Monday, May 15, 2017


It's been a while since I was really excited about a published RPG.

I've looked forward to things that were lackluster upon release, just weren't what I thought they'd be, or that never ended up coming out at all. As noted on the blog several times, especially here, I not only have enough games in my collection to last me a lifetime, I also tend to go back to the same five, or six games again and again and don't need new ones to do what I like to do.

At the same time, I like trying new games. That's a thing with me, and it always has been. I like discovering a new approach to the craft, or being inspired by a new take on things. 

Periodically I will hear about a new game coming out, get interested, do some research, and more often than not take a look at a friends copy. What I mean is, my excitement wanes and I don't feel driven to buy it when it comes out. Sometimes I do, but it is very rare these days.

However...I just found one that I really like. Maybe even love. I'm talking about...

Inspired by the art book of the same name by Swedish artist Simon Stalenhag, Tales from the Loop is an RPG set in an alternate history 1980s.

In addition to catching the thrilling adventures of Knight Rider, and the A-Team on television, listening to the music of Bonnie Tyler and Culture Club, and going to the movies to see The Breakfast Club, or Indiana Jones and The Temple of Doom, you can watch industrial robots, flying cargo haulers, and ominous towers pass by as you bike home with your friends.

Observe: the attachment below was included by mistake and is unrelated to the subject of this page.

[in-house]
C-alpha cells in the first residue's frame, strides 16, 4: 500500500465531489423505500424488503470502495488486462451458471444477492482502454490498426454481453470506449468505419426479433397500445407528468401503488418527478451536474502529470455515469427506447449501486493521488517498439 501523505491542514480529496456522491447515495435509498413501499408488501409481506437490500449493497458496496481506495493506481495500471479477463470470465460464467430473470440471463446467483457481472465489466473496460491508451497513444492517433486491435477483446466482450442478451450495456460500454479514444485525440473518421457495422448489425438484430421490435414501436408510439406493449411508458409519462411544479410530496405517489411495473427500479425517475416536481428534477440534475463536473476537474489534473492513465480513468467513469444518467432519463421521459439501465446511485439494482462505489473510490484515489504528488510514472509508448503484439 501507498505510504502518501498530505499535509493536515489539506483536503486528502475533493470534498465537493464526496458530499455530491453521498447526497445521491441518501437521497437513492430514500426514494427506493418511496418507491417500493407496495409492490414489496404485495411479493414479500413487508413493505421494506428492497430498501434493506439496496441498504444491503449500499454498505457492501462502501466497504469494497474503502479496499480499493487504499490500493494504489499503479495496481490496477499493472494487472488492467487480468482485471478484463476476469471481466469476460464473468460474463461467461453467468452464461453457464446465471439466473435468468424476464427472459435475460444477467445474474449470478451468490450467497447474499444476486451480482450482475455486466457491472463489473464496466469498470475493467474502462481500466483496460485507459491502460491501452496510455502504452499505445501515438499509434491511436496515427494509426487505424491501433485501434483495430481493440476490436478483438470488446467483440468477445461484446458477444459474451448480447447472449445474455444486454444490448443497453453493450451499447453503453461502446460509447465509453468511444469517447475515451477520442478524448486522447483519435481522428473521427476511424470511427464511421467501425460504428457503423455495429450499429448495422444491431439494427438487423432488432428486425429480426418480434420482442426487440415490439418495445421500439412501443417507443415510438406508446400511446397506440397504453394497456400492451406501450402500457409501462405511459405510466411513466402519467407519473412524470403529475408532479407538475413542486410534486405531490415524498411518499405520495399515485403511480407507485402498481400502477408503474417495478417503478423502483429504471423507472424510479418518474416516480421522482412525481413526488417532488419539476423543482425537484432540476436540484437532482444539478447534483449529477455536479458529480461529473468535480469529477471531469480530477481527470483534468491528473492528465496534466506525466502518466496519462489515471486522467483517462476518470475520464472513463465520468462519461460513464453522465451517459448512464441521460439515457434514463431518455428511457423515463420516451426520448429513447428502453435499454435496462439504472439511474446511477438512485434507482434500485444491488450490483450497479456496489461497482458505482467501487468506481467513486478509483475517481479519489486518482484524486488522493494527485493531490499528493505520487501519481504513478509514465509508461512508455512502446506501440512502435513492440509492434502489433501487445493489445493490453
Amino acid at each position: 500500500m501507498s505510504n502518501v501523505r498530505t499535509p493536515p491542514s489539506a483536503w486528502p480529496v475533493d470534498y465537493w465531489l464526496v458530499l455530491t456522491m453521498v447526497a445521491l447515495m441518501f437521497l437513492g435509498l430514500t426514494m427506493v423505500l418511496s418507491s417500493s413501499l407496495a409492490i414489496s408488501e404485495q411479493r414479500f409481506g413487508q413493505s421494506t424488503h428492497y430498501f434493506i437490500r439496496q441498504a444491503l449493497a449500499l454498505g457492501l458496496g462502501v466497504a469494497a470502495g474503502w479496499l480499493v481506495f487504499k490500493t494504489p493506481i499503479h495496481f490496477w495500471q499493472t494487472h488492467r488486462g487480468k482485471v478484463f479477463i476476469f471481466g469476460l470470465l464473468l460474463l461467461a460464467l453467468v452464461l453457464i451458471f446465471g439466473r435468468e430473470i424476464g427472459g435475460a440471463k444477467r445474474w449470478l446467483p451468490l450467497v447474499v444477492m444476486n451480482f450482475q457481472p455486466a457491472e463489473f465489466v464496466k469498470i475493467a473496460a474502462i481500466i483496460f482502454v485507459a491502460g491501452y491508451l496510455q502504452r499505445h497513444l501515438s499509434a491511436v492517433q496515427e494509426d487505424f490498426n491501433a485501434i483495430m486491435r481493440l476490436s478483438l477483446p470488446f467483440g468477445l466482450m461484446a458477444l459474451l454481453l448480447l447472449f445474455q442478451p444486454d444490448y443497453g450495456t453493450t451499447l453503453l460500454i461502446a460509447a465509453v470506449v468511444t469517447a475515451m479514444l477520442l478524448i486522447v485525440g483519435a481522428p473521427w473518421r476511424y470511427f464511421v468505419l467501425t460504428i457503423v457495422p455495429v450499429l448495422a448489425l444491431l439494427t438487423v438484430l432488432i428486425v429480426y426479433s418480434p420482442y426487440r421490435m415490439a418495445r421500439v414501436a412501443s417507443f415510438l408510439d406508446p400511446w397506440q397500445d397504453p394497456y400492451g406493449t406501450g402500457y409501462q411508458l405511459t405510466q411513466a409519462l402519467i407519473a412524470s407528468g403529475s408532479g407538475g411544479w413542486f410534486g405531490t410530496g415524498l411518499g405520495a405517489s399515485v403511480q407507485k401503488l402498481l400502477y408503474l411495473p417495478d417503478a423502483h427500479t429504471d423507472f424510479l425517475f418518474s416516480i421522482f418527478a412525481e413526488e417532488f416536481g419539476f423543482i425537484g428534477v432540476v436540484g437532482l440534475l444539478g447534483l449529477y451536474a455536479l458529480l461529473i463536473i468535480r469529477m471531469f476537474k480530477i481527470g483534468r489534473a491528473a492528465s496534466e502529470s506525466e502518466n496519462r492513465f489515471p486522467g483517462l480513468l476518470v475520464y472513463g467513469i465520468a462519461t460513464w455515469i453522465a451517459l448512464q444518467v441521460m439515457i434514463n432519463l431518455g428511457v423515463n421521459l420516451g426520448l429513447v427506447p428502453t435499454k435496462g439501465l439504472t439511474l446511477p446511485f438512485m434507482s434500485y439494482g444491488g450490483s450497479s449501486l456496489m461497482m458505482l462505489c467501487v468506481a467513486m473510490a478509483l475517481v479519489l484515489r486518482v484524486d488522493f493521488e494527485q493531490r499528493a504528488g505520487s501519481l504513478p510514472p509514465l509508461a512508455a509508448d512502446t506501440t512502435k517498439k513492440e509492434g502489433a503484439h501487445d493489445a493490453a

The premise is that The Loop, a massive particle accelerator first built in the 1950s, and active recently has caused weird machines and strange occurrences to happen around your otherwise normal suburban home town. You play kids, between 10 and 15, who investigate the odd goings on and try to unravel the mysteries behind them. 

The setting that comes with the game postulates the creation of one such Loop on islands just offshore of Stockholm, Sweden, and another not far from Boulder City, Colorado and the Hoover Dam in the US.

The feeling evoked by the game's concepts are reminiscent of films like E.T., The Goonies, Flight of the Navigator, Back to the Future, and the recent Netflix phenomenon Stranger Things. 

Perhaps it should be...

I think the game is brilliant, with an easy to understand and play set of rules, and an intriguing premise. I have a plethora of ideas for running it, but I would definitely change some things.

I am not a fan of the alternate history where advanced technology openly exists along side analog devices like the walkman, and the Sega Master System. That just doesn't make a lot of sense, and more importantly it doesn't fit the genre.

In all the cases I mentioned above - The Goonies, Stranger Things, etc. - the world is normal, without any fantastical elements prior to the situation that arises. It is the very fact that the world perceived by the characters and the audience matches the real world that makes the events that take place in the story so extraordinary.